Opponents of the rational choice theory argue that much of the research conducted is weak and when methodologically corrected many of the outcomes are no longer true. Variables used in conducting analysis such as preferences and belief is impossible to be empirical examined or evaluated. In view of the fact that key variables used in rational choice theory research is hard to study, comment are made that these mathematical models have insignificant function in real life situations. Even so, there have been efforts to test rational choice theory research using quantitative and qualitative methods.

Several of them have received empirical supports while others have unsuccessful. Rational Choice theory’s comprehensible intent was to explain the apparent off-based conclusion of political actors by discovering and analysing every possible explanation, outcome and intention behind individual and or institutional decision. It appears decisions are oftentimes, and perhaps most times, designed moves, which resulted in, predictable outcomes. Its loyalty to scientific improvement by means of hypothesis-generating, fact-finding, testability, and partial universalism is critical for comparative studies.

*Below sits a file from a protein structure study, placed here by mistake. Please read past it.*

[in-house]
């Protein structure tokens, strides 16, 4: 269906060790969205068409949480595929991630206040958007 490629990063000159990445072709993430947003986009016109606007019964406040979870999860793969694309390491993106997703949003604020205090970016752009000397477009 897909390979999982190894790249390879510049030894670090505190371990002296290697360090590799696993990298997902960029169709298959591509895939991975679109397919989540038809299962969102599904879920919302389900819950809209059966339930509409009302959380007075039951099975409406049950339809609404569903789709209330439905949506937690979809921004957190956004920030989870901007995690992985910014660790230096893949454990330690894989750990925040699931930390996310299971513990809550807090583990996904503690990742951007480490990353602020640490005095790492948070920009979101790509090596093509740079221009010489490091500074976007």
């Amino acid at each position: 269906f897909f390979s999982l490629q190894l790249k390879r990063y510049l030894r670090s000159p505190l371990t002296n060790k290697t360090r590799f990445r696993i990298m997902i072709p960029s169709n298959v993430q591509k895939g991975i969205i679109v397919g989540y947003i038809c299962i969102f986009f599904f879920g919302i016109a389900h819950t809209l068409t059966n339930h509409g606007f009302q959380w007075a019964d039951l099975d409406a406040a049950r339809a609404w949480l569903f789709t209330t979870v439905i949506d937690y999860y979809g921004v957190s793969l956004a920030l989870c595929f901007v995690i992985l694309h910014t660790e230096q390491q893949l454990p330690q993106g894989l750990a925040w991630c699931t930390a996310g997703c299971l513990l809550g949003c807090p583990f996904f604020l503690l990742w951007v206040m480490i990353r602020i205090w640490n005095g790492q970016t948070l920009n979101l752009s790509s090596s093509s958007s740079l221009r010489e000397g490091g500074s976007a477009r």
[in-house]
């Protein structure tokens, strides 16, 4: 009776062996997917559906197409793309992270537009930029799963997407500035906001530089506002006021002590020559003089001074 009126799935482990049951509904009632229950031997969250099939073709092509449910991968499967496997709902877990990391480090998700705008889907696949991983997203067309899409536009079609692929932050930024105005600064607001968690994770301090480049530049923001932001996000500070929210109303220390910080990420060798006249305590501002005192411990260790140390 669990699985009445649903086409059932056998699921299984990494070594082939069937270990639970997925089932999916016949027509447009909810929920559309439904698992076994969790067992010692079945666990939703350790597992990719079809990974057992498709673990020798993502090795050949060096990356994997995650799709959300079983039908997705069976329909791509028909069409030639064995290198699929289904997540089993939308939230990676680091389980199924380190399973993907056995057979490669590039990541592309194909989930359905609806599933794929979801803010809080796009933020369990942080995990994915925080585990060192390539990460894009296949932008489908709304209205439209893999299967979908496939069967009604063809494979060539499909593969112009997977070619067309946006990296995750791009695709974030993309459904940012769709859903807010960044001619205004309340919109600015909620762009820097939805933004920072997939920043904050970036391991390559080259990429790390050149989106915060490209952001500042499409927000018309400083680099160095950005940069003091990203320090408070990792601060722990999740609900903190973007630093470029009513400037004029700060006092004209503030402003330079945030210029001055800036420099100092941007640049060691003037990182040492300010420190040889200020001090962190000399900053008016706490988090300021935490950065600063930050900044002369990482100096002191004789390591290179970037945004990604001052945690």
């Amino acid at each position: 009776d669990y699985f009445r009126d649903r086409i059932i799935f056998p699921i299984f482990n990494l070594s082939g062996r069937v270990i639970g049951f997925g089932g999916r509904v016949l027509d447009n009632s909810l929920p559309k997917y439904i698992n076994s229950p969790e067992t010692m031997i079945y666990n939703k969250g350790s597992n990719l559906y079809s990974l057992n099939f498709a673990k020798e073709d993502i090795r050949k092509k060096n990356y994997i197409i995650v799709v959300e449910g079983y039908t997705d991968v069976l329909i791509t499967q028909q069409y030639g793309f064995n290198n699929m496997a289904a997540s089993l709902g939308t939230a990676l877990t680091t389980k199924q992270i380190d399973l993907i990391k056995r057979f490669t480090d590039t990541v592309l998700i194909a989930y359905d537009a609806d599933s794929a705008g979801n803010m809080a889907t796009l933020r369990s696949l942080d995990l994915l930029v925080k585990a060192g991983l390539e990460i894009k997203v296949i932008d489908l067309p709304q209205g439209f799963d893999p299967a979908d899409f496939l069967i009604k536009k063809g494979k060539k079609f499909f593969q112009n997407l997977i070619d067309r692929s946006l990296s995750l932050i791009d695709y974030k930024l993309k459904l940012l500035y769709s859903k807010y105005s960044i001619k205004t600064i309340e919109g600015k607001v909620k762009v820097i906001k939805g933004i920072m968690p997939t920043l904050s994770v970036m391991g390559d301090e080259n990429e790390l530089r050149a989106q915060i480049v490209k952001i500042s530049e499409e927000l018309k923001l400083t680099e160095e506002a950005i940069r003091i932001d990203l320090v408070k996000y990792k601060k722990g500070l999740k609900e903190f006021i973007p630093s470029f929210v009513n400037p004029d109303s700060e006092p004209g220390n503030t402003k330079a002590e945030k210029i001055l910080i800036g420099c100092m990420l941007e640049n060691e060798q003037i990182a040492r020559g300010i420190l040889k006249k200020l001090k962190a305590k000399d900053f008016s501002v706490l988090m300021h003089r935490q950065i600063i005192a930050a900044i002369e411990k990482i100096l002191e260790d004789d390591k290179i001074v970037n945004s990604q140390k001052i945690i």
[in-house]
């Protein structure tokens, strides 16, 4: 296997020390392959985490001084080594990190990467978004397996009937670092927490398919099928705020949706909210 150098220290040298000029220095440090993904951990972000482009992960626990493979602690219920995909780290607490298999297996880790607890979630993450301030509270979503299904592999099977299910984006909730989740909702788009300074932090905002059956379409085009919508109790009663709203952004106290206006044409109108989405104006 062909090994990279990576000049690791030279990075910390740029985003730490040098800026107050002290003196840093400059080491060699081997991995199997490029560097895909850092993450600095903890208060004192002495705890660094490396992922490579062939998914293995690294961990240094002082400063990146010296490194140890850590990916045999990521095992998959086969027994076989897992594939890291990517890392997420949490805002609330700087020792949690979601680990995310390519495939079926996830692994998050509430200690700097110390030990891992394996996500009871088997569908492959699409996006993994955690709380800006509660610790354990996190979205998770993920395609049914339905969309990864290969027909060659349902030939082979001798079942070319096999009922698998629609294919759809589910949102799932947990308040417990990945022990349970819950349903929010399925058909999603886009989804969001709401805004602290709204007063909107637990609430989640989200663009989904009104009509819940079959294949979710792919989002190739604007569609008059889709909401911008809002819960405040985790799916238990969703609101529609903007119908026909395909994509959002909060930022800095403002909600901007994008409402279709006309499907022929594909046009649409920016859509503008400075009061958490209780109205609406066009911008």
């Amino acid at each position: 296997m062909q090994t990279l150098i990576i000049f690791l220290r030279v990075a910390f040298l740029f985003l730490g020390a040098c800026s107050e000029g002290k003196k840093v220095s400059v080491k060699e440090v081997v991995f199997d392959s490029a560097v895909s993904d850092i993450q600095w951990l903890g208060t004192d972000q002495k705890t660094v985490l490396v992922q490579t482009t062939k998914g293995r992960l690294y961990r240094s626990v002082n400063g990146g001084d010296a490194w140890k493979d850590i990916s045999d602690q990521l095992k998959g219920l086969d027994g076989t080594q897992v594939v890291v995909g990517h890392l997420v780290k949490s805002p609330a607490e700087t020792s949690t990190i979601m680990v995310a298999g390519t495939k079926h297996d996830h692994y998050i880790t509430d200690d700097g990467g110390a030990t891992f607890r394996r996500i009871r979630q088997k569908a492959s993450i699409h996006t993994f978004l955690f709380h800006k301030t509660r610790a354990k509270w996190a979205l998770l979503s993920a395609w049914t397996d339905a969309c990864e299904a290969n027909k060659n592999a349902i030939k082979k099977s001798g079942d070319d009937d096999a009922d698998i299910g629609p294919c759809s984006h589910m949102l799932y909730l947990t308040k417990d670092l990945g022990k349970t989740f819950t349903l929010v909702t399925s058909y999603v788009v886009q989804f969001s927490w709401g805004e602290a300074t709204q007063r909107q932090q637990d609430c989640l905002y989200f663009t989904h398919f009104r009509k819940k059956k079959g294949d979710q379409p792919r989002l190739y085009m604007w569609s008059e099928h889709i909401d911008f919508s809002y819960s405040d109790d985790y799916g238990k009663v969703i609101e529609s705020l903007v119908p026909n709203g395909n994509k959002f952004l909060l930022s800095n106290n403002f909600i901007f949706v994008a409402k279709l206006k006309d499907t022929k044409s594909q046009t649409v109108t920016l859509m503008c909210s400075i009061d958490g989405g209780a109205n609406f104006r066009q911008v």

Additionally, rational choice a theorist has accordingly commenced to explore the role of culture, norms and other ideational and cognitive factors in rational choice theory. Such efforts represent future direction of rational choice model in comparative politics. Concern with individuals decision making emerge based on attained information to achieve the desired goal of the institution. Referances 1. Bruce, Steve, “Choice and Ration: A Critique of Rational Choice Theory”, Oxford University Press, 1999, pp 30-46, 121 2. Munck, Gerardo L. Rational Choice Theory in Comparative Politics”, Wiarda, Howard J. 2002. New Directions in Comparative Politics. Charpter 9, Boulder: Westview. 3. Munck, Gerardo L. “Rational Choice Theory in Comparative Politics”, Wiarda, Howard J. 2002. New Directions in Comparative Politics. Charpter 9, Boulder: Westview. 4. Levi, Margaret. “A Model, A Method, and A Map: Rational Choice in Comparative and Historical Analysis”, Lichbach, Mark Irving, and Alan S. Zuckerman 1997. Comparative Politics: Rationality, Culture, and Structure.